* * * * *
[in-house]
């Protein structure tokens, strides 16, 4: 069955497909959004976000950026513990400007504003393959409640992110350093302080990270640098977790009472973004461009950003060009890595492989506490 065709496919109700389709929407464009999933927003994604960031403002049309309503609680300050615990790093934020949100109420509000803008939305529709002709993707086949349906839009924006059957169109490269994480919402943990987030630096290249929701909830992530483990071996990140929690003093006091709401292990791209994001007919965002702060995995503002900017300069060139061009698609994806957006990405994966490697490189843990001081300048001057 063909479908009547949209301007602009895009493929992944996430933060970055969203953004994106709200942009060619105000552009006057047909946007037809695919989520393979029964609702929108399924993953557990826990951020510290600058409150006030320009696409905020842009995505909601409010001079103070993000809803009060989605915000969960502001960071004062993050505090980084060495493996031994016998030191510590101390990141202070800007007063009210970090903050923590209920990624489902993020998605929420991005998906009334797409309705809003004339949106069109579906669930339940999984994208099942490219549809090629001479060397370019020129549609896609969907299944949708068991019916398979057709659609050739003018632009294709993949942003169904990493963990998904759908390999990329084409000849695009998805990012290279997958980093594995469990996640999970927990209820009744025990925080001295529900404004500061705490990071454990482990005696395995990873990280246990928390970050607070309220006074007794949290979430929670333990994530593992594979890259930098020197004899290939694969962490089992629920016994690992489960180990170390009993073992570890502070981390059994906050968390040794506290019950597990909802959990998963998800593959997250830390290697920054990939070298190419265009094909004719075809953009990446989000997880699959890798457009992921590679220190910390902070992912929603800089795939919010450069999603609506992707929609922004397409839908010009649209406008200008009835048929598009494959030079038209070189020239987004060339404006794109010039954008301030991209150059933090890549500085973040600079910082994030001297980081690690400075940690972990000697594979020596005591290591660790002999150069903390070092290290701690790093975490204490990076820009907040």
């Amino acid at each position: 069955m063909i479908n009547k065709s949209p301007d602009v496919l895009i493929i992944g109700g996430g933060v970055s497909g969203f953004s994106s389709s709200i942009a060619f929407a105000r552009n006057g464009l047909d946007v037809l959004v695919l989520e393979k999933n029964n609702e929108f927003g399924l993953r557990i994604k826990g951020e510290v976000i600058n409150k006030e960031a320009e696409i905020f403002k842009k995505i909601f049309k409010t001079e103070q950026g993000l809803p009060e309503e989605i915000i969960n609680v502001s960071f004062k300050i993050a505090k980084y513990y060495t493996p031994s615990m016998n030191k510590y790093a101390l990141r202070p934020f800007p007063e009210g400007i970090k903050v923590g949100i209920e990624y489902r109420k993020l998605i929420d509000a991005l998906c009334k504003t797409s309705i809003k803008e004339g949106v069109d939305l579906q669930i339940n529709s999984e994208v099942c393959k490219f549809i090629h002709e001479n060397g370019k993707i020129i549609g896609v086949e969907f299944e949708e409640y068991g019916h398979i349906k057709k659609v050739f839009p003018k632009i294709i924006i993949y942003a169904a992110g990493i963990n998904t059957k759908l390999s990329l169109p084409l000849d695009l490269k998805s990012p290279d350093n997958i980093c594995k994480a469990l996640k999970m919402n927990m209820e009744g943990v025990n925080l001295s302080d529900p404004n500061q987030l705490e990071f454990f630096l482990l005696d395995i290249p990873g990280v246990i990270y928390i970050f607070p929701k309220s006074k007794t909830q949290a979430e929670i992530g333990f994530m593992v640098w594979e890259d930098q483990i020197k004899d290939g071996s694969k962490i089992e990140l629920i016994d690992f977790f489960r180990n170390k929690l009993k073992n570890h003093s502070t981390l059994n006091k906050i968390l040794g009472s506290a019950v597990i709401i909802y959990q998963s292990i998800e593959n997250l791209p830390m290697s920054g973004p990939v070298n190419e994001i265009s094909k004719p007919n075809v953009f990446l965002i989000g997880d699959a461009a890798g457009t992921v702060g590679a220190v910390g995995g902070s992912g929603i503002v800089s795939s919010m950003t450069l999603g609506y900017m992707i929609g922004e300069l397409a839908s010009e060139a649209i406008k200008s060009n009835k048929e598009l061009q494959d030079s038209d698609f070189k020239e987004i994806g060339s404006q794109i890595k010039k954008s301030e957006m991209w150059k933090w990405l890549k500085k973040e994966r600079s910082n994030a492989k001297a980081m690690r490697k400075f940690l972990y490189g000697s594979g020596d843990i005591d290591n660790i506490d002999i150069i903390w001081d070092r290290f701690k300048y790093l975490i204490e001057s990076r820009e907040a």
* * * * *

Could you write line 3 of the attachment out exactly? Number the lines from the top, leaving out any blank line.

């Amino acid at each position: 069955m063909i479908n009547k065709s949209p301007d602009v496919l895009i493929i992944g109700g996430g933060v970055s497909g969203f953004s994106s389709s709200i942009a060619f929407a105000r552009n006057g464009l047909d946007v037809l959004v695919l989520e393979k999933n029964n609702e929108f927003g399924l993953r557990i994604k826990g951020e510290v976000i600058n409150k006030e960031a320009e696409i905020f403002k842009k995505i909601f049309k409010t001079e103070q950026g993000l809803p009060e309503e989605i915000i969960n609680v502001s960071f004062k300050i993050a505090k980084y513990y060495t493996p031994s615990m016998n030191k510590y790093a101390l990141r202070p934020f800007p007063e009210g400007i970090k903050v923590g949100i209920e990624y489902r109420k993020l998605i929420d509000a991005l998906c009334k504003t797409s309705i809003k803008e004339g949106v069109d939305l579906q669930i339940n529709s999984e994208v099942c393959k490219f549809i090629h002709e001479n060397g370019k993707i020129i549609g896609v086949e969907f299944e949708e409640y068991g019916h398979i349906k057709k659609v050739f839009p003018k632009i294709i924006i993949y942003a169904a992110g990493i963990n998904t059957k759908l390999s990329l169109p084409l000849d695009l490269k998805s990012p290279d350093n997958i980093c594995k994480a469990l996640k999970m919402n927990m209820e009744g943990v025990n925080l001295s302080d529900p404004n500061q987030l705490e990071f454990f630096l482990l005696d395995i290249p990873g990280v246990i990270y928390i970050f607070p929701k309220s006074k007794t909830q949290a979430e929670i992530g333990f994530m593992v640098w594979e890259d930098q483990i020197k004899d290939g071996s694969k962490i089992e990140l629920i016994d690992f977790f489960r180990n170390k929690l009993k073992n570890h003093s502070t981390l059994n006091k906050i968390l040794g009472s506290a019950v597990i709401i909802y959990q998963s292990i998800e593959n997250l791209p830390m290697s920054g973004p990939v070298n190419e994001i265009s094909k004719p007919n075809v953009f990446l965002i989000g997880d699959a461009a890798g457009t992921v702060g590679a220190v910390g995995g902070s992912g929603i503002v800089s795939s919010m950003t450069l999603g609506y900017m992707i929609g922004e300069l397409a839908s010009e060139a649209i406008k200008s060009n009835k048929e598009l061009q494959d030079s038209d698609f070189k020239e987004i994806g060339s404006q794109i890595k010039k954008s301030e957006m991209w150059k933090w990405l890549k500085k973040e994966r600079s910082n994030a492989k001297a980081m690690r490697k400075f940690l972990y490189g000697s594979g020596d843990i005591d290591n660790i506490d002999i150069i903390w001081d070092r290290f701690k300048y790093l975490i204490e001057s990076r820009e907040a």